Managing working capital gives business flexibility

How much working capital is tied up in your business? Could you reduce it or change the source to make it work more effectively? Suzie Horne finds out more.


It is a popular misconception that working capital is represented by the overdraft – it includes all capital used in the farming business apart from the cost of land and buildings.


“It’s very easy to understate or ignore just how much is tied up in the business,” says Sebastian Graff-Baker of consultant Andersons. “It is important to assess where the funds come from and review the mix to check for the most appropriate and cost-effective sources.”


Often the prime source is the farmer’s own money. Sometimes this is a lump sum injected from elsewhere but often it represents profits left in the business, says Mr Graff-Baker.


“Profit being consumed in this way is a big issue. Many arable businesses have had a couple of years of decent profits so paying off debt may seem like a good idea and may be the right thing for many to do, but consider alternatives too.”


Profits invested elsewhere may offer a greater return, for example from developing new non-farming or linked enterprises, or through investment in a pension or in a house for retirement which can be let in the meantime.


“You have to look at the opportunity cost of that capital – what could it be earning if it was invested elsewhere, especially if you are looking to borrow for that investment? Some energy projects may be able to yield 5 to 15% compared with a 3 to 5% return from farming.”


If working capital is poorly managed, this narrows the range of options and may mean giving up other projects, says Mr Graff-Baker.


“Bank borrowing can be difficult and expensive to obtain, it’s unlikely to become easier or cheaper so you may want to preserve an existing facility to give flexibility, rather than paying off borrowing with profits.


“Generally speaking, changing existing facilities results in extra cost in the short term. And arrangement fees, usually about 1% of the facility, are just interest in another form. Also, if use of the overdraft is reduced, this may risk pressure from the lender to reduce the facility.”


A realistic cash flow forecast helps to assess requirements and study the impact of potential changes in working capital. This should be worked up from scratch rather than using last year’s actual figures with assumptions about changes in costs, says Mr Graff-Baker.


Trade credit should not be overlooked as a potential source of working capital, whether through a merchant scheme or a co-op, for inputs or for advance payments on grain or stock sales, he says.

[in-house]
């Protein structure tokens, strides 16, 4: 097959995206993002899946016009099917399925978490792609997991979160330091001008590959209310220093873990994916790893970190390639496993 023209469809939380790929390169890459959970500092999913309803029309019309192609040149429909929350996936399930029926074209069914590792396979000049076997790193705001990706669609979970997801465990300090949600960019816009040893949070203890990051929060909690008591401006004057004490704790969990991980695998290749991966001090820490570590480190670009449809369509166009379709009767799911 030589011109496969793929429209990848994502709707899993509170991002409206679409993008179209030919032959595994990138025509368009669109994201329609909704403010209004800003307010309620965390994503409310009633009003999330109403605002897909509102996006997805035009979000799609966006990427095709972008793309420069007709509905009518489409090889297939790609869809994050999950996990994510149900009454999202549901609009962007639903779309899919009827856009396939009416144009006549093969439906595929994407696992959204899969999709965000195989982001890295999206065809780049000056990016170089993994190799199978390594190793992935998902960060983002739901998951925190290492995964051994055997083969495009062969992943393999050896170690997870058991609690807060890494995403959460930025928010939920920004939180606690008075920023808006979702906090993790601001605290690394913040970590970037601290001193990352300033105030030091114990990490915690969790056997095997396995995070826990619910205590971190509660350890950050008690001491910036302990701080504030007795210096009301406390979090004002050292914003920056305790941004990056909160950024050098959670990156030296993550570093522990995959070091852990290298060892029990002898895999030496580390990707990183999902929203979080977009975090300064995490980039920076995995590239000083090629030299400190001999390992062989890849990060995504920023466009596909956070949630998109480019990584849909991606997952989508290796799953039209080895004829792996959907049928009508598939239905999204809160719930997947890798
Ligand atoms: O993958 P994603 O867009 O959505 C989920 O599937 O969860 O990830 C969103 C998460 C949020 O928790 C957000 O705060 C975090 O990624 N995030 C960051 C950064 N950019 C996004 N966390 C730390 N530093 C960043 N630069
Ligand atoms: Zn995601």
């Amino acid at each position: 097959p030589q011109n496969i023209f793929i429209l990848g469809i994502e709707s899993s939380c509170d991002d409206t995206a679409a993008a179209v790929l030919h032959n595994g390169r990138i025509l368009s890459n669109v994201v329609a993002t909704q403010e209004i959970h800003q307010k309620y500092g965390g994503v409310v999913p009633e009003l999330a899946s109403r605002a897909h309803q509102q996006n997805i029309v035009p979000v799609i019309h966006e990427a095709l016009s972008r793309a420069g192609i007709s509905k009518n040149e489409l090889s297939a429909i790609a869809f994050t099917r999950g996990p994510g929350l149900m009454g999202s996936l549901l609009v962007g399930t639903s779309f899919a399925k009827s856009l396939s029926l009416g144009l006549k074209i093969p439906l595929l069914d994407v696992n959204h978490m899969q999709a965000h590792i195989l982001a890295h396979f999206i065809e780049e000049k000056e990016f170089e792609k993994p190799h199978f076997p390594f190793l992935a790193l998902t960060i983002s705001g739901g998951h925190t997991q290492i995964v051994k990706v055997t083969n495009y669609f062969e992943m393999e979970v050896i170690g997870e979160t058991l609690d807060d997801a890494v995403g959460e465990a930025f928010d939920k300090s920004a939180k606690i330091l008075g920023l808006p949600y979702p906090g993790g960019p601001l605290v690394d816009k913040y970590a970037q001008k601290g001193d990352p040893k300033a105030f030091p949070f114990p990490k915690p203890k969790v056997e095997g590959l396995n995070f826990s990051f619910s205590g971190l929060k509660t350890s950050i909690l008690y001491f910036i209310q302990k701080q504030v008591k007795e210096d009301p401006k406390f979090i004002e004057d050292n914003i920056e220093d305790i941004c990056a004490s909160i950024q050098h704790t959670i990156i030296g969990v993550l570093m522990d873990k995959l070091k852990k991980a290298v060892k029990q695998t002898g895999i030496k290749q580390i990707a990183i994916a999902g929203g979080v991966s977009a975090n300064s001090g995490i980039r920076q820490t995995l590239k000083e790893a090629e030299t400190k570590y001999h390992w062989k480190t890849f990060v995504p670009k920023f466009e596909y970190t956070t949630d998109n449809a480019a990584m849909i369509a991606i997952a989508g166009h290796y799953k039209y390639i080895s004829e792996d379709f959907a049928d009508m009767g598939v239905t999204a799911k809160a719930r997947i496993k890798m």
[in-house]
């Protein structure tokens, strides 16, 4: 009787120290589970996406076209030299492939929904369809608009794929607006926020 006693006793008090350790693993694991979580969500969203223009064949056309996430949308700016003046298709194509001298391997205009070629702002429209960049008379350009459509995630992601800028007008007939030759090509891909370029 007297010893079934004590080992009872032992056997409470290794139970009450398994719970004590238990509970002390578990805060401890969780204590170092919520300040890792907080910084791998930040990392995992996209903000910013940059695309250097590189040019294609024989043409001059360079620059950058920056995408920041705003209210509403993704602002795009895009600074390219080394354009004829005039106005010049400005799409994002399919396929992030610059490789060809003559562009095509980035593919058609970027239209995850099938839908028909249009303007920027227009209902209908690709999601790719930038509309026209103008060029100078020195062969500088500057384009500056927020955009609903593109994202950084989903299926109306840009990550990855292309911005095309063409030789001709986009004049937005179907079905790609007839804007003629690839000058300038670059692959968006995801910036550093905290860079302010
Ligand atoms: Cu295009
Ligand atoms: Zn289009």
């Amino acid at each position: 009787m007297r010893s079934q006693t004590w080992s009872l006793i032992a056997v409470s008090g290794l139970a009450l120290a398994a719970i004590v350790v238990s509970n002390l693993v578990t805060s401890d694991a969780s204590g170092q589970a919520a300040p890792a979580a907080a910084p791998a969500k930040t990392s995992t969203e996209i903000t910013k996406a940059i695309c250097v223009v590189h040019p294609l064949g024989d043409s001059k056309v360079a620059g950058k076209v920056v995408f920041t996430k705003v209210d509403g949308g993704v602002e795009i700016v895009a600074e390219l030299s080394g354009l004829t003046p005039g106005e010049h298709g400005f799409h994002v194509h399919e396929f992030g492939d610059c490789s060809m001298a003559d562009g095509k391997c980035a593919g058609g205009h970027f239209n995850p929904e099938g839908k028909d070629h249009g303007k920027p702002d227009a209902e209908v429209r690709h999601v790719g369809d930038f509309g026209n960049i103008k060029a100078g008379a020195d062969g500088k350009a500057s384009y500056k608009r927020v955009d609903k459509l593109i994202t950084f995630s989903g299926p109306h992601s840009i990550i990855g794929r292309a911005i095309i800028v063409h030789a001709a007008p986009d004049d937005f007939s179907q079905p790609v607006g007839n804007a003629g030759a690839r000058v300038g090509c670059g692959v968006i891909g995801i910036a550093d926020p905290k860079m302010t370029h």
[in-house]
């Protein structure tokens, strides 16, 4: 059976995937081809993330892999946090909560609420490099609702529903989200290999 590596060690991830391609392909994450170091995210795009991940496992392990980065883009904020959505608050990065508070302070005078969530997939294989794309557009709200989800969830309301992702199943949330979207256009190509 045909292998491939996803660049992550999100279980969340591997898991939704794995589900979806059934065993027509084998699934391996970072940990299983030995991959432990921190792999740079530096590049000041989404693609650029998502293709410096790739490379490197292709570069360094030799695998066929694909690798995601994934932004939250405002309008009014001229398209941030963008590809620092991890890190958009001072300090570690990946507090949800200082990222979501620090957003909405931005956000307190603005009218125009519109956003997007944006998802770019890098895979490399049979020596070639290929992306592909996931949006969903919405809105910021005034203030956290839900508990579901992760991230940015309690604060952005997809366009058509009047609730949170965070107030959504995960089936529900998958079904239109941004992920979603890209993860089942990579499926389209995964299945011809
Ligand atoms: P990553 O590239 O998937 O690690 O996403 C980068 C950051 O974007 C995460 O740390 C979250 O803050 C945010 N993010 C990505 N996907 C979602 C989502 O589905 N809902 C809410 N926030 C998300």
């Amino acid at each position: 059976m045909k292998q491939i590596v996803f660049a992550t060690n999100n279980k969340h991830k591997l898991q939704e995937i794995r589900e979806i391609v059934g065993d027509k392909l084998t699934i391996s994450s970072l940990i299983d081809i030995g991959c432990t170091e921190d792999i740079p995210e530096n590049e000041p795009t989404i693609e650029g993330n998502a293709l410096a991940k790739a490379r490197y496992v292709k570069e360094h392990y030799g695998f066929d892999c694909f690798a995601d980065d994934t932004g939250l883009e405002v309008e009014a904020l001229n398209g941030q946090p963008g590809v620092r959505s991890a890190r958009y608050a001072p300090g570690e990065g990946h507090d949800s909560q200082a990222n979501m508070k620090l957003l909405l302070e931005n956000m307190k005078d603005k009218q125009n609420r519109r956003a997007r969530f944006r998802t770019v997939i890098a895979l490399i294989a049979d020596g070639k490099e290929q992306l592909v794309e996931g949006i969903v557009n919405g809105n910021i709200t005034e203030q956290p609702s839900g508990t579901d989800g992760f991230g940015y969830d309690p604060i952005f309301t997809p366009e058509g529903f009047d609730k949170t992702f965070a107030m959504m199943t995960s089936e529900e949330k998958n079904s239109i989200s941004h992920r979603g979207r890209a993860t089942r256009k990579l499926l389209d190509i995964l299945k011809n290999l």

“All of these will charge something for the credit but it could be the same as or even less than the cost at the bank and it is worth considering – unlike the bank generally, the only security required will be the goods or stock itself.”


Machinery trade credit has its place but beware of the cost, which is typically 5% to 15% APR against bank funding at 1.75 to 4% over base rate, says Mr Graff-Baker.


“While there may be a case for using dealer or manufacturer credit, it should not be the default option just because it is available quickly and easily.”


Cash flow considerations:



• Look at least a year and preferably two years ahead – volatile markets are leading to big fluctuations in tax bills – 2012 could see lower profits when high tax bills relating to 2010 and 2011 harvests must be paid


• Anticipate changes in price and timing of fertiliser purchases


• Futures market opens 14 months before drilling, giving a 36-month marketing window for feed wheat crops and allowing price to be secured


• Don’t give away profit by tendering rents that are too high


• Spend time on tax planning to mitigate liabilities associated with good financial performance from harvests 2010 and 2011


• Estimate likely tax payments on account to avoid cash flow shocks


• Beware impact of machinery purchases on the long-term operating costs – make use of AIA but don’t let it dictate a policy which raises the ongoing operating cost – AIA should govern when, not if, machinery is bought


• Dedicated labour and machinery in arable businesses is still a big issue – how would restructuring to form a joint venture or a move to contractors affect working capital and cash flow?


• Examine the impact of bringing forward sales or changing enterprise or cropping mix – this could give flexibility of capital to pursue other projects.



Working capital questions



• How much is tied up?


• Where does it come from?


• How flexible are sources?


• What is it costing?


• Can the business be run with less?



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